But what about the worst cases? Those are the cases that illustrate the problems associated with plebiscite constitution making. They have generally occurred in the states and serve to provide a cautionary tale about what one might expect from the push for constitutional change at this hour.
Focusing on rights only (as Levinson emphasized), all the state constitutions also have bills of rights. In fact, many rights provisions in the US Bill of Rights were borrowed from early state constitutions. Thus, the two sets of bills overlap considerably. However, state bills also contain some novel provisions. For example, the twenty-fifth paragraph of the Georgia State Constitution reads: ‘‘The social status of a citizen shall never be the subject of legislation.’’ One may wonder what that means; does it evoke the kind of questions raised in Minnesota by legislation and its subsequently amended forms that prescribes adoptive placements for children on the basis of racial and ethnic heritage? Is that a question of social status? For Georgia, this is an application of principles inherent in the Bill of Rights, and one finds provisions no less perplexing in other state constitutions.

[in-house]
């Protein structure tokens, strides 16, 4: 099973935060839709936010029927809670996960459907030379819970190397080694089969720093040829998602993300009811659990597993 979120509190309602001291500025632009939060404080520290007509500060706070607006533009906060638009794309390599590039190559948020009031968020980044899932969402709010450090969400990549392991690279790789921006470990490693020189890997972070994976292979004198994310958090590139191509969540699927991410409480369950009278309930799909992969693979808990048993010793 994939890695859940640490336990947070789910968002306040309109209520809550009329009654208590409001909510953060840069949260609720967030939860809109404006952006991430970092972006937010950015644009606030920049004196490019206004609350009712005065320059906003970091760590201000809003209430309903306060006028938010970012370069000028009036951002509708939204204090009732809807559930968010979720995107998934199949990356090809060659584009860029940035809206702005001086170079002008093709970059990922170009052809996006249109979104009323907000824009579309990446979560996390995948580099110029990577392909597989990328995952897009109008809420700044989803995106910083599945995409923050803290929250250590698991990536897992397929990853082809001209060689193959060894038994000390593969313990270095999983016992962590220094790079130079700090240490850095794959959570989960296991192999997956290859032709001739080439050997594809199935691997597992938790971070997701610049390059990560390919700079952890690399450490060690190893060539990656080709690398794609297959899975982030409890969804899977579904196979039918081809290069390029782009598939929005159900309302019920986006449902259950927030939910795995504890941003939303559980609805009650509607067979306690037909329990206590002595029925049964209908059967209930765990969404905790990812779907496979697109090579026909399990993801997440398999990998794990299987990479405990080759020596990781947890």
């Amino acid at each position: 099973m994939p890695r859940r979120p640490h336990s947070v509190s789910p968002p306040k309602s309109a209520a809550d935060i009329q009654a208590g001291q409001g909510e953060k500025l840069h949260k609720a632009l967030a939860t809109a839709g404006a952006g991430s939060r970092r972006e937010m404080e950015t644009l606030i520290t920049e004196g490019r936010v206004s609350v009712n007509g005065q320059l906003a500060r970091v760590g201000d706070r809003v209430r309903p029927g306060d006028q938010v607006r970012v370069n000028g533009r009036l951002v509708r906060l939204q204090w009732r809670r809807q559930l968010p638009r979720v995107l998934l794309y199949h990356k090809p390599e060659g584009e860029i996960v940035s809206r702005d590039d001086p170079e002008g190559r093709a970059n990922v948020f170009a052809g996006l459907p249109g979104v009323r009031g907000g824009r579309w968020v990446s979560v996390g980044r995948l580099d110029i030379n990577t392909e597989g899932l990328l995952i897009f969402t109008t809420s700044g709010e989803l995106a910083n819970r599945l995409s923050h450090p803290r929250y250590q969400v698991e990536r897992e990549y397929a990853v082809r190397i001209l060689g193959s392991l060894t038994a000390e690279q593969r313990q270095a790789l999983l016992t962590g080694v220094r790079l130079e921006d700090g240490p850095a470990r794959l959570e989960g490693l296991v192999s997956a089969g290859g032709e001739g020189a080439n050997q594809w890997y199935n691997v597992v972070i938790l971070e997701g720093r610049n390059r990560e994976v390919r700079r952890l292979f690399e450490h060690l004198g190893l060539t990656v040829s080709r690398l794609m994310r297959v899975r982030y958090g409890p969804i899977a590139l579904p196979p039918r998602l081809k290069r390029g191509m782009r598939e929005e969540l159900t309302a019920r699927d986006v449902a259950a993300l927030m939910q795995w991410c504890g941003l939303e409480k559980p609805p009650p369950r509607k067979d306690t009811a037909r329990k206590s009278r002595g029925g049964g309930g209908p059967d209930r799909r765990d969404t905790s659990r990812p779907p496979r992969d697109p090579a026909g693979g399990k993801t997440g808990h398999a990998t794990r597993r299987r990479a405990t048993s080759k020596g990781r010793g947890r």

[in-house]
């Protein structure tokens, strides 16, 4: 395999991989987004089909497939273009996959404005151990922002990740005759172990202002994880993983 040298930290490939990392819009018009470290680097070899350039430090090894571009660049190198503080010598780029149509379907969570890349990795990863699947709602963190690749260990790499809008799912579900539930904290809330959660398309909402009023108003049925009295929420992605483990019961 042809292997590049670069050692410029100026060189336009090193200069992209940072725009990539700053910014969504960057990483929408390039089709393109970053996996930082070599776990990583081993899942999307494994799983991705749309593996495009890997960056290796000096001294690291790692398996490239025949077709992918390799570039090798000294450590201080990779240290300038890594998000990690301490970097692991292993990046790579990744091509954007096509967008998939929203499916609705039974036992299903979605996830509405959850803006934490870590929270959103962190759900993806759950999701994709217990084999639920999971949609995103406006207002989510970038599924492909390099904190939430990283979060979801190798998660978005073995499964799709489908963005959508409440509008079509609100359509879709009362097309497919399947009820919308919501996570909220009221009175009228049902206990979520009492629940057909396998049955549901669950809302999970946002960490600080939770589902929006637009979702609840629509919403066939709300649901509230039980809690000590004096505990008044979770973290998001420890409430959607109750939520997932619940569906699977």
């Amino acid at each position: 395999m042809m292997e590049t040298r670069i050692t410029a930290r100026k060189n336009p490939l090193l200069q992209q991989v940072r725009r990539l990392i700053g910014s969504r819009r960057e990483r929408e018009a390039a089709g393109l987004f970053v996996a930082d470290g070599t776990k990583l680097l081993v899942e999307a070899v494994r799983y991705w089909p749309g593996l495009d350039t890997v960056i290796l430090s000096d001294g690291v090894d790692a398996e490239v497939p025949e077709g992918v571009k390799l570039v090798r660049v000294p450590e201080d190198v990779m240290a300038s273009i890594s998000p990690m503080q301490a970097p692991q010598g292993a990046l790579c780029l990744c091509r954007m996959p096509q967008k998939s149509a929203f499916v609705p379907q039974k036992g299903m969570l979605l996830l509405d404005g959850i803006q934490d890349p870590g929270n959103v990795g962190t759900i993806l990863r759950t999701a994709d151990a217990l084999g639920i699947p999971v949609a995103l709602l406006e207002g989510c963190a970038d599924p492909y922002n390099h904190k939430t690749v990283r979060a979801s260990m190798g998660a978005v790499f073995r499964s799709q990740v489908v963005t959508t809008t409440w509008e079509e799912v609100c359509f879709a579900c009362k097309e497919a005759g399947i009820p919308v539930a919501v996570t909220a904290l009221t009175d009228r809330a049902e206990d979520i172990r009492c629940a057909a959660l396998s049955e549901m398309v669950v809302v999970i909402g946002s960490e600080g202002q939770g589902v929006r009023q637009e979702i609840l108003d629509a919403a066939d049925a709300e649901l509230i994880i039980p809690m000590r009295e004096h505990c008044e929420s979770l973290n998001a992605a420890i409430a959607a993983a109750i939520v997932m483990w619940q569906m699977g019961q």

The Constitution of the State of Illinois says this about ‘‘Individual Dignity’’:
To promote individual dignity, communications that portray criminality, depravity or lack of virtue in, or that incite violence, hatred, abuse or hostility toward, a person or group of persons by reason of or by reference to religious, racial, ethnic, national, or regional affiliation are condemned (Sec. 20).